Financial Dictionary -> Investing -> Volatility

The term volatility is derived from the Latin verb volo, volare which means "to fly". Financial volatility stands for the movement of asset prices for a certain period of time. Volatility is often compared to a roller coaster, as the roller coaster goes up and down with high amplitude. Volatility is the most essential concept in options trading, being a key to the understanding of options` price fluctuation. High volatility inflates the option premium and low volatility deflates the premium. The higher the volatility, the larger the range of price variation and hence, the greater the risk. If volatility is low, prices vary slightly and change in value at a steady pace over a period of time. Stable companies, distinguished by greater degree of predictability, tend to exhibit lower volatility, while companies with more unpredictable behavior tend to have a higher volatility. Further along, volatility does not show the direction of prices, but only their movement. A necessary prerequisite for the construction of risk management models is an examination of the rate of change in asset prices.

Two volatility types can be distinguished: historical and implied volatility. The implied volatility is the standard deviation which forces values, obtained through an option pricing model, to equal the current market price of the option. Implied volatility is sometimes regarded by investors as a forward-looking indicator of market fluctuations.

Historical Volatility refers to a measure of price fluctuation over time. Historical volatility uses daily, weekly, monthly etc. price data to empirically assess the past volatility of a market or an instrument. It is often expressed as a percentage and calculated as the standard deviation per annum with regard to the percentage change in daily prices. Often times, historical volatility is viewed as the best indicator of a movement of a stock.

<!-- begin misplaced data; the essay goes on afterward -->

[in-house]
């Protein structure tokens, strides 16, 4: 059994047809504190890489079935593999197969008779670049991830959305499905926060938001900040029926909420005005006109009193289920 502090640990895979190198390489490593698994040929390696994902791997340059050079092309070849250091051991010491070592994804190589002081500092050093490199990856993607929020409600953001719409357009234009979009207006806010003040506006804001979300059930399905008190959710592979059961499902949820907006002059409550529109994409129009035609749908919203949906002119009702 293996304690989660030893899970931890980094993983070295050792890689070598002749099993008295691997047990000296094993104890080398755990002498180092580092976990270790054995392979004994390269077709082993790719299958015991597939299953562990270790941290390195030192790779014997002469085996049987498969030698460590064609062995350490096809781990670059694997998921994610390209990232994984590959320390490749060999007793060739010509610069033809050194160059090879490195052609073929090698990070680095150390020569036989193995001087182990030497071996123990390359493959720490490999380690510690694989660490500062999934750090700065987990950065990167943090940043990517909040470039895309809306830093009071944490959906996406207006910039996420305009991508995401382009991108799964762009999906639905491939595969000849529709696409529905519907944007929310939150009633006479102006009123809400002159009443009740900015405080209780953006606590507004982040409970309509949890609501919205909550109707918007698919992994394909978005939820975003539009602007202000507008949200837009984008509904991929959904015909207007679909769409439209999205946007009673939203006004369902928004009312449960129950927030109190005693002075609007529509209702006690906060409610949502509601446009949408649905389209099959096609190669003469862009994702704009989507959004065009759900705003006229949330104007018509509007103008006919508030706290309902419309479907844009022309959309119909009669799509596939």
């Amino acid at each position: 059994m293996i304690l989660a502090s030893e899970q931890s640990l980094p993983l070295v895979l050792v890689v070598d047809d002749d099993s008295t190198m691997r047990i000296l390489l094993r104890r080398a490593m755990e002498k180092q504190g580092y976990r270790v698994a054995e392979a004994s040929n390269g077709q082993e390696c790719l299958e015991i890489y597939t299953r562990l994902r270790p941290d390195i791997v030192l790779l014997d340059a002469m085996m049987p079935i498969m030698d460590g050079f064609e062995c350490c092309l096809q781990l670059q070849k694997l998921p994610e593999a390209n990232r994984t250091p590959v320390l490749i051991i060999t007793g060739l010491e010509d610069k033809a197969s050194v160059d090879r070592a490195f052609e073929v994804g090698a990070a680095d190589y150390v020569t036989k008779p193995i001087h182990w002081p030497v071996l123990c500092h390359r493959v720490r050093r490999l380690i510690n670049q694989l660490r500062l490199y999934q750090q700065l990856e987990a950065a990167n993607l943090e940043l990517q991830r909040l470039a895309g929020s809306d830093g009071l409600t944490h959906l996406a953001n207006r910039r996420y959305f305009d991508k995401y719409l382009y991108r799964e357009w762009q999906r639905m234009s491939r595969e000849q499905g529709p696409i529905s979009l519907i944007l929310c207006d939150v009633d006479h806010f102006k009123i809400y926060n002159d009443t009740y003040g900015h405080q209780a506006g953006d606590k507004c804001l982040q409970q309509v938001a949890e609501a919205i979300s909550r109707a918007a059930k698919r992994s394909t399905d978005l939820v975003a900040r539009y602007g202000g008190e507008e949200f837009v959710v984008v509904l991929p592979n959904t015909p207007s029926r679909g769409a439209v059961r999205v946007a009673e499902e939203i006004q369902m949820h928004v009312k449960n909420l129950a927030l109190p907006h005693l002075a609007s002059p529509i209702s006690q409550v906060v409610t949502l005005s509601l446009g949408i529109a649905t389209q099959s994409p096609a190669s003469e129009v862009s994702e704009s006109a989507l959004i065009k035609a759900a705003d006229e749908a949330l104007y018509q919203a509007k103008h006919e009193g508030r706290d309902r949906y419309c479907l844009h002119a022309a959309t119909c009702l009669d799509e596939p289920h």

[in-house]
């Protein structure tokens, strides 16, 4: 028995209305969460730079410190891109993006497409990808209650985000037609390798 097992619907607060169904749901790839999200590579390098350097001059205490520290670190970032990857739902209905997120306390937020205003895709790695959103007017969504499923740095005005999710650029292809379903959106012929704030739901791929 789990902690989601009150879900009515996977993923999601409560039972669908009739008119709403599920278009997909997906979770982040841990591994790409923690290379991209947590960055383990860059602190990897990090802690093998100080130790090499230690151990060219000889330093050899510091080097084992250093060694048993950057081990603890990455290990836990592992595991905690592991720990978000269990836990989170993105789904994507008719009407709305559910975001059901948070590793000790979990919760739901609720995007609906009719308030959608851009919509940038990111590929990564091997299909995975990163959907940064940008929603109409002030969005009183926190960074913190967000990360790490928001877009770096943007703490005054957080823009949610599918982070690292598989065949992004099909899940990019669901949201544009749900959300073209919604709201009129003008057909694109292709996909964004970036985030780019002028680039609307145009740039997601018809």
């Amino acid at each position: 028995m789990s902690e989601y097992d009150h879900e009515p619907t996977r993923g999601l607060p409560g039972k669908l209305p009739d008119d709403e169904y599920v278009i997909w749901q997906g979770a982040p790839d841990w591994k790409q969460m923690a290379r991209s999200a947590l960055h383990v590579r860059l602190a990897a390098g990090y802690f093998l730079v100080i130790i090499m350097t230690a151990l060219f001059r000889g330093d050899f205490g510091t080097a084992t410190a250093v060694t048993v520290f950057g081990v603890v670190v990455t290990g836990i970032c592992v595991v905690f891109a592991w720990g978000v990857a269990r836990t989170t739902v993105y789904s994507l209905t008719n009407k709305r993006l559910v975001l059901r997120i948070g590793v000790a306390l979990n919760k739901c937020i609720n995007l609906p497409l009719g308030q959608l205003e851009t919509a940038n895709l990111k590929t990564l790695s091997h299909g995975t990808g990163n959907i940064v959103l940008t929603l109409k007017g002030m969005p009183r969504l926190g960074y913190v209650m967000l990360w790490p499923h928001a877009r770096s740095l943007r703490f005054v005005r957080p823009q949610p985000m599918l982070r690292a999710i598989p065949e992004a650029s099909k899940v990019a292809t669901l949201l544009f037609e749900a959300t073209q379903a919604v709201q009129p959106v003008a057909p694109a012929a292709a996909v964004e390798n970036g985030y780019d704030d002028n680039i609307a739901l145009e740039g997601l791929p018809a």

There are various ways to assess volatility, one of them being the so-called Beta. This instrument is among the most popular models for measuring risk. It is a statistical measure used to determine the volatility of a fund compared to the volatility of its index or its benchmark. A beta that is greater than one suggests greater volatility while a measure of less than one refers to less volatility than the benchmark. In a bear market, one would choose more stable funds which have a beta of less than one, as the funds will probably decline less in value, compared to the overall market in the near future. On the opposite in a bull market, one will invest in stocks or funds with a beta of more than one, thus increasing the chances of beating the market.

In a nutshell, volatility represents a handy measure for decision taking, though overlooked by inexperienced traders.